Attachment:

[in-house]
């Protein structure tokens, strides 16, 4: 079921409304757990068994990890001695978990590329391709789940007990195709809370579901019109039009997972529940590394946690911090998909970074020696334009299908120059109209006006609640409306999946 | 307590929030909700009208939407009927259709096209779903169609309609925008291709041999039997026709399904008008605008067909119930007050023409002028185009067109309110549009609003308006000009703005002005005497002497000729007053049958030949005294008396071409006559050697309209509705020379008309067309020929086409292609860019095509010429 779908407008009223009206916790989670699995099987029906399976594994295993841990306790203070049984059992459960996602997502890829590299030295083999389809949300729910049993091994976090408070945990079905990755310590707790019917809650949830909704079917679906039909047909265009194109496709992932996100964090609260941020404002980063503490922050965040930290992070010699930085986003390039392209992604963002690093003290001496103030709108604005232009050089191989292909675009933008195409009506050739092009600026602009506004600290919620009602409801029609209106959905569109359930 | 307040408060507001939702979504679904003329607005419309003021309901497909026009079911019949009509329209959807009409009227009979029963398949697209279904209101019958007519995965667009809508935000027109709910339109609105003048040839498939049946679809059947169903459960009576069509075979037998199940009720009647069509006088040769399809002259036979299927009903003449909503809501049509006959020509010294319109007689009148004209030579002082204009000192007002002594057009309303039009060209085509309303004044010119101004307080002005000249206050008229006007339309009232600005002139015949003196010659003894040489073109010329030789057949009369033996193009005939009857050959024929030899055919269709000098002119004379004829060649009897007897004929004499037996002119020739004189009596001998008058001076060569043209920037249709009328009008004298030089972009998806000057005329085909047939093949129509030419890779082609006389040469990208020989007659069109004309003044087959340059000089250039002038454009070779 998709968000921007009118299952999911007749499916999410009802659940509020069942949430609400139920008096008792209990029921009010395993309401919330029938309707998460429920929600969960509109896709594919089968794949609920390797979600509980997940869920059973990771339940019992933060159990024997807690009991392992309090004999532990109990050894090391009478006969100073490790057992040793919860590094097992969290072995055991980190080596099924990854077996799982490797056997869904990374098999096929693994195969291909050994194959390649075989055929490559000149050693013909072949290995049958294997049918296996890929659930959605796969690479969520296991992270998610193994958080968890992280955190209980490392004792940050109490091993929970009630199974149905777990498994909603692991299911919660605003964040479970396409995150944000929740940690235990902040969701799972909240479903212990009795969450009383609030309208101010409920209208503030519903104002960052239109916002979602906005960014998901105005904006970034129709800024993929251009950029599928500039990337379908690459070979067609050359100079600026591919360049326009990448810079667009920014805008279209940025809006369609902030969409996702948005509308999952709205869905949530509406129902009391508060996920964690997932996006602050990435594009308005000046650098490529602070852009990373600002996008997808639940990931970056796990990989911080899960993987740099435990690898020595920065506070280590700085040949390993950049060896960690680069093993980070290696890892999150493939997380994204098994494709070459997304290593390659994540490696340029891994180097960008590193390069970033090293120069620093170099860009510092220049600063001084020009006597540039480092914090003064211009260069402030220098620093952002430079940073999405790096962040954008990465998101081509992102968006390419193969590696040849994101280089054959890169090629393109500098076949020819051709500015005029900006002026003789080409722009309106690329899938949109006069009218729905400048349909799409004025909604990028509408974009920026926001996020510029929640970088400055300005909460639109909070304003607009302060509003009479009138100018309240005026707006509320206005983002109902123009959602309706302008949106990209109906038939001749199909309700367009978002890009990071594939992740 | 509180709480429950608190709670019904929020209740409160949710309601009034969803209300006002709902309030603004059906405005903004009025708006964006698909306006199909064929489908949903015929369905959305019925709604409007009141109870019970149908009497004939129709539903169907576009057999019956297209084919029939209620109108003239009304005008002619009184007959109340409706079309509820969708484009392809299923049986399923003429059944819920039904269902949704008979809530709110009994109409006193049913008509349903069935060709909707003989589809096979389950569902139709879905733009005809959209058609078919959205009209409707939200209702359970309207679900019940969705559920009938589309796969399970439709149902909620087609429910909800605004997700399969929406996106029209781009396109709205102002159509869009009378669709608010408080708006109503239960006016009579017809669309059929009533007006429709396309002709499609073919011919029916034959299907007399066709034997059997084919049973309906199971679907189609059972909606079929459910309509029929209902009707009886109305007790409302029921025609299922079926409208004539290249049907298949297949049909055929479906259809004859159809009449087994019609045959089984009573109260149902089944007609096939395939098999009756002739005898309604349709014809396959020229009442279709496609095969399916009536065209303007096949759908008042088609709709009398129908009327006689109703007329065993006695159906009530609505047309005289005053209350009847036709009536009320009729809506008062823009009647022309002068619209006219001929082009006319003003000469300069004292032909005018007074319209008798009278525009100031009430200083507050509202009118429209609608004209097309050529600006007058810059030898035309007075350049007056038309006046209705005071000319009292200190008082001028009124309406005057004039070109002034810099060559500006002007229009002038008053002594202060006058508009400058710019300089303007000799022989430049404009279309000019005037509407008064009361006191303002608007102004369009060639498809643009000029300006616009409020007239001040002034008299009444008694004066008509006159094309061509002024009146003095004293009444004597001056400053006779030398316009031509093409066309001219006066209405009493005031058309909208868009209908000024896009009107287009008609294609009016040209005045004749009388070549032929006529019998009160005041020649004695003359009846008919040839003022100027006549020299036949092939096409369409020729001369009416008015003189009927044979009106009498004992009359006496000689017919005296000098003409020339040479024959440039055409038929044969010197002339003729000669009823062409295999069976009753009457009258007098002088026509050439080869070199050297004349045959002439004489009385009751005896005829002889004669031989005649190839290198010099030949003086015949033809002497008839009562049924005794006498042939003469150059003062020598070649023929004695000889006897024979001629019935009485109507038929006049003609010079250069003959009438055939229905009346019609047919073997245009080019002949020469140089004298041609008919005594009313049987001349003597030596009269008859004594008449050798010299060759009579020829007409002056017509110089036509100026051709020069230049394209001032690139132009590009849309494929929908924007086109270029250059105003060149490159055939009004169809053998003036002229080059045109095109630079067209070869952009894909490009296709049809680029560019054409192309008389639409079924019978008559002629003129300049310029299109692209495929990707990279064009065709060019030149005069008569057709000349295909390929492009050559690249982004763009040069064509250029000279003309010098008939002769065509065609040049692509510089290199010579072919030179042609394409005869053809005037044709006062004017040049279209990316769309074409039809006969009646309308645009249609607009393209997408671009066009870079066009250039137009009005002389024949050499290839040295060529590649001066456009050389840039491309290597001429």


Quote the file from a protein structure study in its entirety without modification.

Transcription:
[in-house]
């Protein structure tokens, strides 16, 4: 079921409304757990068994990890001695978990590329391709789940007990195709809370579901019109039009997972529940590394946690911090998909970074020696334009299908120059109209006006609640409306999946 | 307590929030909700009208939407009927259709096209779903169609309609925008291709041999039997026709399904008008605008067909119930007050023409002028185009067109309110549009609003308006000009703005002005005497002497000729007053049958030949005294008396071409006559050697309209509705020379008309067309020929086409292609860019095509010429 779908407008009223009206916790989670699995099987029906399976594994295993841990306790203070049984059992459960996602997502890829590299030295083999389809949300729910049993091994976090408070945990079905990755310590707790019917809650949830909704079917679906039909047909265009194109496709992932996100964090609260941020404002980063503490922050965040930290992070010699930085986003390039392209992604963002690093003290001496103030709108604005232009050089191989292909675009933008195409009506050739092009600026602009506004600290919620009602409801029609209106959905569109359930 | 307040408060507001939702979504679904003329607005419309003021309901497909026009079911019949009509329209959807009409009227009979029963398949697209279904209101019958007519995965667009809508935000027109709910339109609105003048040839498939049946679809059947169903459960009576069509075979037998199940009720009647069509006088040769399809002259036979299927009903003449909503809501049509006959020509010294319109007689009148004209030579002082204009000192007002002594057009309303039009060209085509309303004044010119101004307080002005000249206050008229006007339309009232600005002139015949003196010659003894040489073109010329030789057949009369033996193009005939009857050959024929030899055919269709000098002119004379004829060649009897007897004929004499037996002119020739004189009596001998008058001076060569043209920037249709009328009008004298030089972009998806000057005329085909047939093949129509030419890779082609006389040469990208020989007659069109004309003044087959340059000089250039002038454009070779 998709968000921007009118299952999911007749499916999410009802659940509020069942949430609400139920008096008792209990029921009010395993309401919330029938309707998460429920929600969960509109896709594919089968794949609920390797979600509980997940869920059973990771339940019992933060159990024997807690009991392992309090004999532990109990050894090391009478006969100073490790057992040793919860590094097992969290072995055991980190080596099924990854077996799982490797056997869904990374098999096929693994195969291909050994194959390649075989055929490559000149050693013909072949290995049958294997049918296996890929659930959605796969690479969520296991992270998610193994958080968890992280955190209980490392004792940050109490091993929970009630199974149905777990498994909603692991299911919660605003964040479970396409995150944000929740940690235990902040969701799972909240479903212990009795969450009383609030309208101010409920209208503030519903104002960052239109916002979602906005960014998901105005904006970034129709800024993929251009950029599928500039990337379908690459070979067609050359100079600026591919360049326009990448810079667009920014805008279209940025809006369609902030969409996702948005509308999952709205869905949530509406129902009391508060996920964690997932996006602050990435594009308005000046650098490529602070852009990373600002996008997808639940990931970056796990990989911080899960993987740099435990690898020595920065506070280590700085040949390993950049060896960690680069093993980070290696890892999150493939997380994204098994494709070459997304290593390659994540490696340029891994180097960008590193390069970033090293120069620093170099860009510092220049600063001084020009006597540039480092914090003064211009260069402030220098620093952002430079940073999405790096962040954008990465998101081509992102968006390419193969590696040849994101280089054959890169090629393109500098076949020819051709500015005029900006002026003789080409722009309106690329899938949109006069009218729905400048349909799409004025909604990028509408974009920026926001996020510029929640970088400055300005909460639109909070304003607009302060509003009479009138100018309240005026707006509320206005983002109902123009959602309706302008949106990209109906038939001749199909309700367009978002890009990071594939992740 | 509180709480429950608190709670019904929020209740409160949710309601009034969803209300006002709902309030603004059906405005903004009025708006964006698909306006199909064929489908949903015929369905959305019925709604409007009141109870019970149908009497004939129709539903169907576009057999019956297209084919029939209620109108003239009304005008002619009184007959109340409706079309509820969708484009392809299923049986399923003429059944819920039904269902949704008979809530709110009994109409006193049913008509349903069935060709909707003989589809096979389950569902139709879905733009005809959209058609078919959205009209409707939200209702359970309207679900019940969705559920009938589309796969399970439709149902909620087609429910909800605004997700399969929406996106029209781009396109709205102002159509869009009378669709608010408080708006109503239960006016009579017809669309059929009533007006429709396309002709499609073919011919029916034959299907007399066709034997059997084919049973309906199971679907189609059972909606079929459910309509029929209902009707009886109305007790409302029921025609299922079926409208004539290249049907298949297949049909055929479906259809004859159809009449087994019609045959089984009573109260149902089944007609096939395939098999009756002739005898309604349709014809396959020229009442279709496609095969399916009536065209303007096949759908008042088609709709009398129908009327006689109703007329065993006695159906009530609505047309005289005053209350009847036709009536009320009729809506008062823009009647022309002068619209006219001929082009006319003003000469300069004292032909005018007074319209008798009278525009100031009430200083507050509202009118429209609608004209097309050529600006007058810059030898035309007075350049007056038309006046209705005071000319009292200190008082001028009124309406005057004039070109002034810099060559500006002007229009002038008053002594202060006058508009400058710019300089303007000799022989430049404009279309000019005037509407008064009361006191303002608007102004369009060639498809643009000029300006616009409020007239001040002034008299009444008694004066008509006159094309061509002024009146003095004293009444004597001056400053006779030398316009031509093409066309001219006066209405009493005031058309909208868009209908000024896009009107287009008609294609009016040209005045004749009388070549032929006529019998009160005041020649004695003359009846008919040839003022100027006549020299036949092939096409369409020729001369009416008015003189009927044979009106009498004992009359006496000689017919005296000098003409020339040479024959440039055409038929044969010197002339003729000669009823062409295999069976009753009457009258007098002088026509050439080869070199050297004349045959002439004489009385009751005896005829002889004669031989005649190839290198010099030949003086015949033809002497008839009562049924005794006498042939003469150059003062020598070649023929004695000889006897024979001629019935009485109507038929006049003609010079250069003959009438055939229905009346019609047919073997245009080019002949020469140089004298041609008919005594009313049987001349003597030596009269008859004594008449050798010299060759009579020829007409002056017509110089036509100026051709020069230049394209001032690139132009590009849309494929929908924007086109270029250059105003060149490159055939009004169809053998003036002229080059045109095109630079067209070869952009894909490009296709049809680029560019054409192309008389639409079924019978008559002629003129300049310029299109692209495929990707990279064009065709060019030149005069008569057709000349295909390929492009050559690249982004763009040069064509250029000279003309010098008939002769065509065609040049692509510089290199010579072919030179042609394409005869053809005037044709006062004017040049279209990316769309074409039809006969009646309308645009249609607009393209997408671009066009870079066009250039137009009005002389024949050499290839040295060529590649001066456009050389840039491309290597001429």